Supernatural – Prophecies and Destinies

Leave it up to Kripke and Co. to pull a fast one on us with our expectations for an episode of Supernatural. We should know better.

So color my surprised when I was fully expecting a fun romp through the bros’ journey so far in an amusing wink wink to the fans but instead got probably one of the heaviest episodes, especially in terms of mythology since the first seal was broken.

Since Supernatural’s return after that what-seemed-longer-than-4-weeks hiatus, they’ve gotten us deeper and deeper into the fact that thw Winchesters are in for a long and tough battle ahead of them (as if it hasn’t been long and tough already).

The impending apocalypse has the big Guy upstairs calling out his entire army to the front lines and the ones down below are not letting up anytime soon.

In the middle of all of this is Sam and Dean Winchester. Sam, who seems to have been chosen since birth to be part of it all, (what with demon blood in his veins and even more so now with his craving/addition thanks to Ruby) and Dean, the man that seems to be so important enough that God sent an army of angels to hell just to pull him out.

We’ve definitely come a long way from the “two brothers searching the backroads of America, in an awesome ’67 Impala, looking for their father” premise we got when the show was first getting started.

It definitely feels like we’re coming close to the end. Kripke has said he had wanted the series to go for five seasons. And we are a couple of episodes away from the end of the 4th. So I can’t help but think the end is near, one way or the other for our favorite demon hunting brothers.

This week’s episode, which did have some great lighter moments, continued the run the of the last few weeks in revealing little by little of what is happening and what is going to happen. (Much to Dean’s frustration, and maybe even to some of the fans’ frustration.)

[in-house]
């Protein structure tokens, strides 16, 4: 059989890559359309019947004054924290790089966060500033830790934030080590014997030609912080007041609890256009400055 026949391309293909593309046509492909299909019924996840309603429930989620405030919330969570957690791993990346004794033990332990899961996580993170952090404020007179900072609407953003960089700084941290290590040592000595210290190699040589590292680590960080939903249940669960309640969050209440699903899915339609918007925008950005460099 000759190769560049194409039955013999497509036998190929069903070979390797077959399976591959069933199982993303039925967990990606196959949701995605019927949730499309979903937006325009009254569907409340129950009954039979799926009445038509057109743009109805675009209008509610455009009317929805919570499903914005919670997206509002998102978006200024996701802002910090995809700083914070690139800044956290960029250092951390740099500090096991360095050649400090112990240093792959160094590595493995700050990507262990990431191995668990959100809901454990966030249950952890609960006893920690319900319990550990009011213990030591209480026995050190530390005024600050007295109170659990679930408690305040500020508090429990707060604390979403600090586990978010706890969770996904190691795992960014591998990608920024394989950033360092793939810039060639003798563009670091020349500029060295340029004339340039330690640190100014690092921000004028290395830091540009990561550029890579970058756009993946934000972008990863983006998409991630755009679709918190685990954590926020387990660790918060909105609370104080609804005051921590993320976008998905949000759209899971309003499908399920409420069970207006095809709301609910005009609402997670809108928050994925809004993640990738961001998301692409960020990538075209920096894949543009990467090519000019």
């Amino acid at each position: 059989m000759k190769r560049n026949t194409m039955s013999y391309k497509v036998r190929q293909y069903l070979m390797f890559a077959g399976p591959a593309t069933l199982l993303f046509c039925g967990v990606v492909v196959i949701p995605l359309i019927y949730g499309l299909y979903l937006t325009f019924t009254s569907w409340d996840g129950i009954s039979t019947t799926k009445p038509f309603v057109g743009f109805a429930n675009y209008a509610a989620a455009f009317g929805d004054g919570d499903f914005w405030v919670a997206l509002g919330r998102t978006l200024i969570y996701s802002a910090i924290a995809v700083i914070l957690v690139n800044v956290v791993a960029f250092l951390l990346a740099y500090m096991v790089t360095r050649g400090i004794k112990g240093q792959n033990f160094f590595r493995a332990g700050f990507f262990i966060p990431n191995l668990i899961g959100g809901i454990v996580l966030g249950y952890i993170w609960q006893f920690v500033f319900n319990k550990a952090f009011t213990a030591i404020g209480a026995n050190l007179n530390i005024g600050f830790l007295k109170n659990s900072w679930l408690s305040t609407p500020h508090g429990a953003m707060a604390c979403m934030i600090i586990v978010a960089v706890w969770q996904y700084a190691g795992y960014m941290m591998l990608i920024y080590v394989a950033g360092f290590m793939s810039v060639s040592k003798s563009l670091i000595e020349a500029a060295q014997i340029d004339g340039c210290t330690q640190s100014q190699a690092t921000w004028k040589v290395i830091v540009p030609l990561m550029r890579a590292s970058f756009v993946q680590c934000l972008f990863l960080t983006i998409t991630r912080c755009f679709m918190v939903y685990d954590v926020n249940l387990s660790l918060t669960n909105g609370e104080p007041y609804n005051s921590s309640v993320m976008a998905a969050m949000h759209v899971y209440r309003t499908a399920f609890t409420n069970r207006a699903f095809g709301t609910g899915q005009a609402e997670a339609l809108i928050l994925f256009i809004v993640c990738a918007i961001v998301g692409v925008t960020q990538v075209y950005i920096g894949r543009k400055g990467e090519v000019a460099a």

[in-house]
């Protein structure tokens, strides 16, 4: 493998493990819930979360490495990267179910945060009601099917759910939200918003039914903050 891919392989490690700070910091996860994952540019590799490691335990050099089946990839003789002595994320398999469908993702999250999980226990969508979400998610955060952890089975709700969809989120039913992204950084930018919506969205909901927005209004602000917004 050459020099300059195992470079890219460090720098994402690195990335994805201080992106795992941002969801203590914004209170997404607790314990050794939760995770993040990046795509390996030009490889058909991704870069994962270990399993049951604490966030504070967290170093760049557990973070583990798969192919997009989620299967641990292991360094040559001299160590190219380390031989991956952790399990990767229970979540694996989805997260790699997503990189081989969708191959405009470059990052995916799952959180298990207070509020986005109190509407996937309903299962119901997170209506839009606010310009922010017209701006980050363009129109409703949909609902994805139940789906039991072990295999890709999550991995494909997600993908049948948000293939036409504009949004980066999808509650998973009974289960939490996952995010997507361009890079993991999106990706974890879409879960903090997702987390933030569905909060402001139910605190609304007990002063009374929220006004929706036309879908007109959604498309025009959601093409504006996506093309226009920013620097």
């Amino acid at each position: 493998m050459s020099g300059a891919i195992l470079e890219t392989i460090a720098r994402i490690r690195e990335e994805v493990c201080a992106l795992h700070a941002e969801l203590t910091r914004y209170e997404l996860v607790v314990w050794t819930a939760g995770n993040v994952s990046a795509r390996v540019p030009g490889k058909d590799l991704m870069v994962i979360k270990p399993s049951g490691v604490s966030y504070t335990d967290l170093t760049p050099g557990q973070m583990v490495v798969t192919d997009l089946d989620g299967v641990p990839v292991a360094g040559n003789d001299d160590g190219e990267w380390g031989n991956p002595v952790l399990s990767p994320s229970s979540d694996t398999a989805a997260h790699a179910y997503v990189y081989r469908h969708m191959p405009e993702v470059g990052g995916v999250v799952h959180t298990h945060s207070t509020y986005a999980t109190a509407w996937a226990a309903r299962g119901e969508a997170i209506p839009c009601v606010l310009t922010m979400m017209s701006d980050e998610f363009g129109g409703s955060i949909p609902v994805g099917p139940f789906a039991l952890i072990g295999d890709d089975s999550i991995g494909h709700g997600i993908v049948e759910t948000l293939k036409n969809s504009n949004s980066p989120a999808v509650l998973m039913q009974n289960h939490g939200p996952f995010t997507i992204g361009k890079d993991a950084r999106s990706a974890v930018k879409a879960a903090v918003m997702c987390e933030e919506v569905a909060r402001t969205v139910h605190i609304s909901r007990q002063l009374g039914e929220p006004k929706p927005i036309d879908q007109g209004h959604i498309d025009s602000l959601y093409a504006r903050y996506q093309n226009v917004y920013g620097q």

But it was different this week because it almost put a lot of things in perspective. After about 10 minutes of poking fun at the fans as well as themselves (slash fics, “Bugs” and “Red Sky at Morning” bad writing…), they meet Chuck who Castiel later reveals is a “conduit to the inspired Word” or in English, a prophet of the Lord.

And not only that, the Supernatural graphic novels will one day actually become The Winchester Gospels (um… wow!). Plus, (“I am the prophet…”) Chuck has seen what is ahead for the brothers and quite possibly the world, and he seemed scared out of his mind, but he can’t do anything about it, not even warn the brothers as Zachariah tells him some big, very big people will not be happy.

We also find out demons, even ones like Lilith, go poof if they are in the same room as a prophet because each one has their own personal archangel. We’ve seen Castiel and his friends (good and bad), but when you mess with an archangels, you’re toast.


So after Sam tries to pull a fast one on Lilith to finally end her himself, Dean rushes to bring Chuck and his bodyguard archangel to the motel. It was a great scene where Castiel not so subtly tells Dean about how all of that works.

Not to mention Sam and Chuck’s conversation about what he’s seen about our demon blood thirsty bro and whether or not he’s told Dean about it.

Oh, and the crying brothers… Jared and Jensen are the best at that. 😉

What I have loved about this chapter of the brothers’ journey is how Kripke and Co. have weaved in the traditional notions of God and “the light” in a way they’ve done with demons and evil since the beginning. It puts everything in perspective and definitely puts things we’ve all been familiar with in a new light.

For example. angels as God’s mercenaries? Definitely believable. Why wouldn’t they be just as ruthless as anyone or anything else?

It’s that kind of thinking that makes Supernatural such an amazing hour of television. The overarching mythology of the series, grounded in real life (or real life beliefs, depending on your own opinion) and the human relationships most especially between Sam and Dean and their extended family; all of it just easily clicks together week after week.

We have another two week break (which is fine I guess, no talk of the war between good and evil during Holy Week and Easter Week I suppose?) before we find out what’s next.

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